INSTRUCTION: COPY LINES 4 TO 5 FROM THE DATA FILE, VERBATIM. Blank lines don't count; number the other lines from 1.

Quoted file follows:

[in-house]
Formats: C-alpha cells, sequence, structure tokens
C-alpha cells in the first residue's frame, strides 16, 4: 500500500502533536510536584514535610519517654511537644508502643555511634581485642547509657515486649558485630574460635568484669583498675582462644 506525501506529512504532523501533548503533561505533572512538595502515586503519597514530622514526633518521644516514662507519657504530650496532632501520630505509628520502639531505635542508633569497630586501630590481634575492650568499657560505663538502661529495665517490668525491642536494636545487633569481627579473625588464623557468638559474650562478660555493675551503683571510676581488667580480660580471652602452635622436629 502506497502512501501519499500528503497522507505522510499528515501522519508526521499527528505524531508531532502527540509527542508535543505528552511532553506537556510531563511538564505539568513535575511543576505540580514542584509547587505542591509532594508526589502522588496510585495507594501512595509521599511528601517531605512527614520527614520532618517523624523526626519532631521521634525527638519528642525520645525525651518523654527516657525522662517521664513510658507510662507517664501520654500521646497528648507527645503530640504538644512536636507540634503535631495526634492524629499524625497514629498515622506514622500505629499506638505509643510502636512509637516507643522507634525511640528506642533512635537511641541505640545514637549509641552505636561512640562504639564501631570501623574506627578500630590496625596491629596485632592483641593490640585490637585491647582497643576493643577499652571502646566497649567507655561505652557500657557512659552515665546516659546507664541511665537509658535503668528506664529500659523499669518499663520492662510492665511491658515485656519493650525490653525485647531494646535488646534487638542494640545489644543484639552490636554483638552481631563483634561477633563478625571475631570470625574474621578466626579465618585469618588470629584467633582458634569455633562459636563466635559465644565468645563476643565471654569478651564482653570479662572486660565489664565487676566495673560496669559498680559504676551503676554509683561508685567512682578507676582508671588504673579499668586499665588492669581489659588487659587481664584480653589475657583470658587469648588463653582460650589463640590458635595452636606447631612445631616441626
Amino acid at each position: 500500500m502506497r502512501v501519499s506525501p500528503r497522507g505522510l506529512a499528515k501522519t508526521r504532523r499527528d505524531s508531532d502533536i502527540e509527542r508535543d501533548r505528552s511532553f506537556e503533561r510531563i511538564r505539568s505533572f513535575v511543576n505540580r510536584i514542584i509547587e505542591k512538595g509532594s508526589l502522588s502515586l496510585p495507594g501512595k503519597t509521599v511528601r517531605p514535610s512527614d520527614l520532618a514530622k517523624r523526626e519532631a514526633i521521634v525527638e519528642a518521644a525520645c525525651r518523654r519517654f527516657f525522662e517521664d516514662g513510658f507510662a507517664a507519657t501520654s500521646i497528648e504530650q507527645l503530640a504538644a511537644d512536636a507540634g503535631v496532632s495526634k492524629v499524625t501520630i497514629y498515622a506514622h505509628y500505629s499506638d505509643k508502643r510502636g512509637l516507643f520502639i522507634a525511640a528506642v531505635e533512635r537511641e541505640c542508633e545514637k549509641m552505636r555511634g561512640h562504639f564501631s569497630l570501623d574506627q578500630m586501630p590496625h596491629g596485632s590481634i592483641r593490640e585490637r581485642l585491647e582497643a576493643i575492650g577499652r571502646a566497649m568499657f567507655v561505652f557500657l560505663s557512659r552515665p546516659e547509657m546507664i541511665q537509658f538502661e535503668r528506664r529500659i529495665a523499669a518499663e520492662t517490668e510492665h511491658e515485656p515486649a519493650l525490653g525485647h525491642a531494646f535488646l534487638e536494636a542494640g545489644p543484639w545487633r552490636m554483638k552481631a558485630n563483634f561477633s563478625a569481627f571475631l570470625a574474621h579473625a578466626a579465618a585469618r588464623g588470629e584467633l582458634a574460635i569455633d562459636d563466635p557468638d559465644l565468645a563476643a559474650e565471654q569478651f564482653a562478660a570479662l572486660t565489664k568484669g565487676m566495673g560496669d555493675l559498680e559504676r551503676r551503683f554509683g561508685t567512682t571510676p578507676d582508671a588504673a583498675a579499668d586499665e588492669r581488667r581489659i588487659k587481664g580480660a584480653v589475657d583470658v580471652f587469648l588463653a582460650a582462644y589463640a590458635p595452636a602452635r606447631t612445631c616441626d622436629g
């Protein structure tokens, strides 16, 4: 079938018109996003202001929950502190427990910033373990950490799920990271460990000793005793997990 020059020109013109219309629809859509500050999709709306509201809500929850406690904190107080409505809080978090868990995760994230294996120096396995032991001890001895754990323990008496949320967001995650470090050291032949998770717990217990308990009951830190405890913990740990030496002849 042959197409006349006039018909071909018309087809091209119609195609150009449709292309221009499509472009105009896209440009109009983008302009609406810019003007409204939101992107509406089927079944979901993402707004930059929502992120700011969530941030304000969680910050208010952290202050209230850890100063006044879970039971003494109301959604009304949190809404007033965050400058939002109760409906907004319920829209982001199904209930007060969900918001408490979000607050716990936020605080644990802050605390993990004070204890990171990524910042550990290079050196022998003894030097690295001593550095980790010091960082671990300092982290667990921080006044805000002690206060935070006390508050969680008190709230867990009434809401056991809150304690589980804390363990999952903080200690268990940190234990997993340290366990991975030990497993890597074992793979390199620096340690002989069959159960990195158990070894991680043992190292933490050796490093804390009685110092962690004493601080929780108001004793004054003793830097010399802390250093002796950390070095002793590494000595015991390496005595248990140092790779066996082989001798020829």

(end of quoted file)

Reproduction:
Amino acid at each position: 500500500m502506497r502512501v501519499s506525501p500528503r497522507g505522510l506529512a499528515k501522519t508526521r504532523r499527528d505524531s508531532d502533536i502527540e509527542r508535543d501533548r505528552s511532553f506537556e503533561r510531563i511538564r505539568s505533572f513535575v511543576n505540580r510536584i514542584i509547587e505542591k512538595g509532594s508526589l502522588s502515586l496510585p495507594g501512595k503519597t509521599v511528601r517531605p514535610s512527614d520527614l520532618a514530622k517523624r523526626e519532631a514526633i521521634v525527638e519528642a518521644a525520645c525525651r518523654r519517654f527516657f525522662e517521664d516514662g513510658f507510662a507517664a507519657t501520654s500521646i497528648e504530650q507527645l503530640a504538644a511537644d512536636a507540634g503535631v496532632s495526634k492524629v499524625t501520630i497514629y498515622a506514622h505509628y500505629s499506638d505509643k508502643r510502636g512509637l516507643f520502639i522507634a525511640a528506642v531505635e533512635r537511641e541505640c542508633e545514637k549509641m552505636r555511634g561512640h562504639f564501631s569497630l570501623d574506627q578500630m586501630p590496625h596491629g596485632s590481634i592483641r593490640e585490637r581485642l585491647e582497643a576493643i575492650g577499652r571502646a566497649m568499657f567507655v561505652f557500657l560505663s557512659r552515665p546516659e547509657m546507664i541511665q537509658f538502661e535503668r528506664r529500659i529495665a523499669a518499663e520492662t517490668e510492665h511491658e515485656p515486649a519493650l525490653g525485647h525491642a531494646f535488646l534487638e536494636a542494640g545489644p543484639w545487633r552490636m554483638k552481631a558485630n563483634f561477633s563478625a569481627f571475631l570470625a574474621h579473625a578466626a579465618a585469618r588464623g588470629e584467633l582458634a574460635i569455633d562459636d563466635p557468638d559465644l565468645a563476643a559474650e565471654q569478651f564482653a562478660a570479662l572486660t565489664k568484669g565487676m566495673g560496669d555493675l559498680e559504676r551503676r551503683f554509683g561508685t567512682t571510676p578507676d582508671a588504673a583498675a579499668d586499665e588492669r581488667r581489659i588487659k587481664g580480660a584480653v589475657d583470658v580471652f587469648l588463653a582460650a582462644y589463640a590458635p595452636a602452635r606447631t612445631c616441626d622436629g
């Protein structure tokens, strides 16, 4: 079938018109996003202001929950502190427990910033373990950490799920990271460990000793005793997990 020059020109013109219309629809859509500050999709709306509201809500929850406690904190107080409505809080978090868990995760994230294996120096396995032991001890001895754990323990008496949320967001995650470090050291032949998770717990217990308990009951830190405890913990740990030496002849 042959197409006349006039018909071909018309087809091209119609195609150009449709292309221009499509472009105009896209440009109009983008302009609406810019003007409204939101992107509406089927079944979901993402707004930059929502992120700011969530941030304000969680910050208010952290202050209230850890100063006044879970039971003494109301959604009304949190809404007033965050400058939002109760409906907004319920829209982001199904209930007060969900918001408490979000607050716990936020605080644990802050605390993990004070204890990171990524910042550990290079050196022998003894030097690295001593550095980790010091960082671990300092982290667990921080006044805000002690206060935070006390508050969680008190709230867990009434809401056991809150304690589980804390363990999952903080200690268990940190234990997993340290366990991975030990497993890597074992793979390199620096340690002989069959159960990195158990070894991680043992190292933490050796490093804390009685110092962690004493601080929780108001004793004054003793830097010399802390250093002796950390070095002793590494000595015991390496005595248990140092790779066996082989001798020829």